Netflix’s Unlikely Path to Global Media Success, Minus China

Netflix and Amazon are currently small players in the content business compared to Disney, Comcast and Time Warner. And although there are plenty of reasons why these media behemoths need not be too concerned about Netflix and Amazon, these two streaming services do continue to grow and succeed. Most recently, Netflix’s stock rose 140 percent, making it the best performing of Standard & Poor’s 500-stock index, and the company announced at CES that it will make its content available worldwide (except for China).

Wired notes that Netflix may never break into China. Although the second season of “House of Cards” quickly became the No. 1 U.S. streaming show on China’s Sohu network, entering the Chinese market — much less succeeding — will “not be an easy feat.”

“China is a market all its own, and Netflix will have to play by Chinese rules,” says Wired. “But it’s not clear that even then Netflix will have a real chance.”

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University of Virginia media studies professor Aynne Kokas reports that every foreign TV show is first viewed and censored by officials, and violence, sex and nudity are usually blocked. Laws also require streaming services to limit their foreign-made content to no more than 30 percent. Widespread piracy is another obstacle.

Even without China, however, making its content available globally will nearly double Netflix’s potential market to more than 540 million households with broadband, reports The New York Times.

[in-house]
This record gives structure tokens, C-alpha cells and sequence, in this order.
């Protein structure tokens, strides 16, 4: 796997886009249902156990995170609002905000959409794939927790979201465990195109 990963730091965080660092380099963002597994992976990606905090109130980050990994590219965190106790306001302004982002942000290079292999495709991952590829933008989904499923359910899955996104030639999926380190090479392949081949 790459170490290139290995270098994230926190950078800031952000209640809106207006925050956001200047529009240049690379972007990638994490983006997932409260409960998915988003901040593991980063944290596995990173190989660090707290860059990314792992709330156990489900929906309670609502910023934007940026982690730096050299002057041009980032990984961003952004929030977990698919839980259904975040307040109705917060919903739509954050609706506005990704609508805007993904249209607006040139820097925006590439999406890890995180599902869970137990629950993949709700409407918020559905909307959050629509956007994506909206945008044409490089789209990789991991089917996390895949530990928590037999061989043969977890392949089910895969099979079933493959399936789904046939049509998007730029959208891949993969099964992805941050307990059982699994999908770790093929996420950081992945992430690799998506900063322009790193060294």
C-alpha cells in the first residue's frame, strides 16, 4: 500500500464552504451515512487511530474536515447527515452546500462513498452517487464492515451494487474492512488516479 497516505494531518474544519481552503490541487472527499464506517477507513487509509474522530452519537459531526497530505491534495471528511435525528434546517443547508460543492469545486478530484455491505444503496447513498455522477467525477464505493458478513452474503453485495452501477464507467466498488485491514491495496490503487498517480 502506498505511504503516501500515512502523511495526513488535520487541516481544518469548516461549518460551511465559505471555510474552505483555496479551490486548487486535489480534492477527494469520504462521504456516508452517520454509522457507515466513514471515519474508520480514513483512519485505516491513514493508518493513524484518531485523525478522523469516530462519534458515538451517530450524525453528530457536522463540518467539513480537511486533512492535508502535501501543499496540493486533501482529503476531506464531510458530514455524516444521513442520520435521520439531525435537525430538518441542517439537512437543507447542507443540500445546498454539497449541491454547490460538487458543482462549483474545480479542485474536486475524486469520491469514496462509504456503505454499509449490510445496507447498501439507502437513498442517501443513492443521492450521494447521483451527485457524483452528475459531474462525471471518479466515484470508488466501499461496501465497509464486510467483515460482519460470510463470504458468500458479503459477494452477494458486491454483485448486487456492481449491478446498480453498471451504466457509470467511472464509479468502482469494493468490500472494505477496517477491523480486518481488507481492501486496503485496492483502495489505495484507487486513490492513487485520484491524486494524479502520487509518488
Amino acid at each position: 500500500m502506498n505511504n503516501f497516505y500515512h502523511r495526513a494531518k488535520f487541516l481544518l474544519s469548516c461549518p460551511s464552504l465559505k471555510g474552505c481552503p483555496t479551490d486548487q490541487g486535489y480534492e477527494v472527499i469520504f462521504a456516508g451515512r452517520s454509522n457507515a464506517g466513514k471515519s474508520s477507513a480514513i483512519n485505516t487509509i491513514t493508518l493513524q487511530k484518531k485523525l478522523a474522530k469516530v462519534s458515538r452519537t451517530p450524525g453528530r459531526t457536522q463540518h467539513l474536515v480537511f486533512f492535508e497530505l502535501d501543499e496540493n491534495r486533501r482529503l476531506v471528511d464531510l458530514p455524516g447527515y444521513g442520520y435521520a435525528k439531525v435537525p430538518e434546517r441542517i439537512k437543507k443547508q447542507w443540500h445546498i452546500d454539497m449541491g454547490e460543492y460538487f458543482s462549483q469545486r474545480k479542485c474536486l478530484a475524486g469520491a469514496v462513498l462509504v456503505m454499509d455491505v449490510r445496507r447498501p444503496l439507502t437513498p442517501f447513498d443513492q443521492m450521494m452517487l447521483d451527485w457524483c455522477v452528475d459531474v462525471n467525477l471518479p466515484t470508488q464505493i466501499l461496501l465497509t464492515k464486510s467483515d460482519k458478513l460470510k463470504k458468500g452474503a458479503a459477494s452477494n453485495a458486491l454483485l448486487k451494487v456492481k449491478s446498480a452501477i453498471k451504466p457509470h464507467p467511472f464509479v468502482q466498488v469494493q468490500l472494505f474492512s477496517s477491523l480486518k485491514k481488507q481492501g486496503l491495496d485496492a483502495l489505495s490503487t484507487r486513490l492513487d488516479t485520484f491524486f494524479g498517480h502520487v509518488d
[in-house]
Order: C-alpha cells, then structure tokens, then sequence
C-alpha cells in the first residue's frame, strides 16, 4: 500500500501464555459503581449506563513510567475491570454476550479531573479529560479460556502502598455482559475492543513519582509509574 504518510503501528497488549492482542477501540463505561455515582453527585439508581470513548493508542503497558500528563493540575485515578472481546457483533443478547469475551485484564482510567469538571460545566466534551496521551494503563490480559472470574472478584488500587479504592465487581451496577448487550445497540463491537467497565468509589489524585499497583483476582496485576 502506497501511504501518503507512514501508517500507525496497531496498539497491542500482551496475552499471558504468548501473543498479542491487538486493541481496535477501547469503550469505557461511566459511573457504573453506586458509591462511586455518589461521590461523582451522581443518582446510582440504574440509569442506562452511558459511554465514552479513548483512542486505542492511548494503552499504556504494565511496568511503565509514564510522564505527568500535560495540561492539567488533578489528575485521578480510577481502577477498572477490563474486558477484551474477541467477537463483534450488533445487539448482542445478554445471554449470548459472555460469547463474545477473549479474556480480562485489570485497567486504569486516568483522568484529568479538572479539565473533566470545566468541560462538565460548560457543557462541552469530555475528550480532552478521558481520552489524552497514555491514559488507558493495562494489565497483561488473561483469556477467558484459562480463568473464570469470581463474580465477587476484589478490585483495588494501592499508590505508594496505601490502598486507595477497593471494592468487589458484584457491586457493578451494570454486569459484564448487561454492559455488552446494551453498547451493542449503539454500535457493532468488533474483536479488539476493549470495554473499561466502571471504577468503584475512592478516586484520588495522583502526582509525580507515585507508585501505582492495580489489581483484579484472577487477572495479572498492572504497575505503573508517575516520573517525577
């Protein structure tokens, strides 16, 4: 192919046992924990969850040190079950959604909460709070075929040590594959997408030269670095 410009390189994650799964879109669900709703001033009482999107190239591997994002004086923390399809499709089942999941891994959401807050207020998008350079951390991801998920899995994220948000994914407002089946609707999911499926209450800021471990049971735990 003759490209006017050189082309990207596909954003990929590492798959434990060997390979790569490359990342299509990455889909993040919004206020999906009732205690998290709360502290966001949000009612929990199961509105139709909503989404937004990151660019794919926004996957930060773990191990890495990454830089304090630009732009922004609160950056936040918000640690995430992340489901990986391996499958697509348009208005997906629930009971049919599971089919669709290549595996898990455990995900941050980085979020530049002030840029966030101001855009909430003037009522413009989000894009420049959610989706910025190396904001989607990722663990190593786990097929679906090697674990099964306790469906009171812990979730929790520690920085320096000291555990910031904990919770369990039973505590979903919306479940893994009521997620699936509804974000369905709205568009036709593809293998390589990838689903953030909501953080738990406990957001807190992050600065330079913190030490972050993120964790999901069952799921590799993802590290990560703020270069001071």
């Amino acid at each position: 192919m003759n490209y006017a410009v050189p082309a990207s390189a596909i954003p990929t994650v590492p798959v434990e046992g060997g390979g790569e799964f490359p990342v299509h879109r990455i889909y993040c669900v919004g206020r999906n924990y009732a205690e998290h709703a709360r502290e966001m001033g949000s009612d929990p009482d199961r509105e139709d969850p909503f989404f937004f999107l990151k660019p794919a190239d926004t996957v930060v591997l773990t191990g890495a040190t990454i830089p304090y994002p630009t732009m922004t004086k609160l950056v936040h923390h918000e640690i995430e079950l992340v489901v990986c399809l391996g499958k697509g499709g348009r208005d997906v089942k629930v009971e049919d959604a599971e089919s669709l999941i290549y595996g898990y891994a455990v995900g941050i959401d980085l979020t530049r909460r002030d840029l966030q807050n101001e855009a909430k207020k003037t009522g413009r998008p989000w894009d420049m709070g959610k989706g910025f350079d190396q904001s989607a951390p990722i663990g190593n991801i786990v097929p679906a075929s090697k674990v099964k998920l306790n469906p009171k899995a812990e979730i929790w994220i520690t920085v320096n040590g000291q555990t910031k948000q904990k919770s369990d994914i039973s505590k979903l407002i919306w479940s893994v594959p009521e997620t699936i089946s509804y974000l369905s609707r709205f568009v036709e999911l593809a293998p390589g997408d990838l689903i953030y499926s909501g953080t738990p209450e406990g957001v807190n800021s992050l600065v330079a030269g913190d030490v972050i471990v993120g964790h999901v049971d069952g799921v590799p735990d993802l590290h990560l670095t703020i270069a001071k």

“On paper, [Netflix co-founder/chief executive Reed] Hasting’s plan to take on the traditional TV industry has long sounded slightly nutty, as delusional as Jeff Bezos’s strategy at Amazon to overrun retailing once seemed,” says NYT, comparing Netflix’s strategy in media to Amazon’s rise in e-sales.

Netflix’s investors are giving the company free rein to “spend huge sums to build a globe-spanning video jukebox available to anyone” as well as lots of critically acclaimed original content. Similar to Amazon, Netflix is also collecting lots of data on what viewers want, to create widely appealing content.

Already, viewers streamed 12 billion hours of Netflix in the last quarter of 2015, which equates to 14 cents per hour, says MKM Partners analyst Rob Sanderson. “Cable is between 25 and 30 cents an hour — so Netflix is basically half,” he says. “If you look at the dollars per hour of Netflix, there’s nothing even close.”